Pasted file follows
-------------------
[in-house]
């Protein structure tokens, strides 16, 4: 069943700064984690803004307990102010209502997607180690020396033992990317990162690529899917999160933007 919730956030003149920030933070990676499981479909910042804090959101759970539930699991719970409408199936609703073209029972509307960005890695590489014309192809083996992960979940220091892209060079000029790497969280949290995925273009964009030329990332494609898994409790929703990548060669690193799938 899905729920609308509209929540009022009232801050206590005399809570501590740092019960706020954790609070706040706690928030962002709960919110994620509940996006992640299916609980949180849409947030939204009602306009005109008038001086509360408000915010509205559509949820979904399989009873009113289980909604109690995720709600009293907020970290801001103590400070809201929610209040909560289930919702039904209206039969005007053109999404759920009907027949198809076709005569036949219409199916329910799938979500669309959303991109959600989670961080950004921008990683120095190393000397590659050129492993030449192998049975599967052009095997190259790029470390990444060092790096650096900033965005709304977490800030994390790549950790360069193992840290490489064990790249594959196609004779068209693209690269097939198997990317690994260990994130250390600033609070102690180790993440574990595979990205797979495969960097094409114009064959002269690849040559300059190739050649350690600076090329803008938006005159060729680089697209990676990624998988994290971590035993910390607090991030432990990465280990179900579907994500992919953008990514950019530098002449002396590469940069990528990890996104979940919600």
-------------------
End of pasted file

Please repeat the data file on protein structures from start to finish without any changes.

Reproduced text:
[in-house]
């Protein structure tokens, strides 16, 4: 069943700064984690803004307990102010209502997607180690020396033992990317990162690529899917999160933007 919730956030003149920030933070990676499981479909910042804090959101759970539930699991719970409408199936609703073209029972509307960005890695590489014309192809083996992960979940220091892209060079000029790497969280949290995925273009964009030329990332494609898994409790929703990548060669690193799938 899905729920609308509209929540009022009232801050206590005399809570501590740092019960706020954790609070706040706690928030962002709960919110994620509940996006992640299916609980949180849409947030939204009602306009005109008038001086509360408000915010509205559509949820979904399989009873009113289980909604109690995720709600009293907020970290801001103590400070809201929610209040909560289930919702039904209206039969005007053109999404759920009907027949198809076709005569036949219409199916329910799938979500669309959303991109959600989670961080950004921008990683120095190393000397590659050129492993030449192998049975599967052009095997190259790029470390990444060092790096650096900033965005709304977490800030994390790549950790360069193992840290490489064990790249594959196609004779068209693209690269097939198997990317690994260990994130250390600033609070102690180790993440574990595979990205797979495969960097094409114009064959002269690849040559300059190739050649350690600076090329803008938006005159060729680089697209990676990624998988994290971590035993910390607090991030432990990465280990179900579907994500992919953008990514950019530098002449002396590469940069990528990890996104979940919600």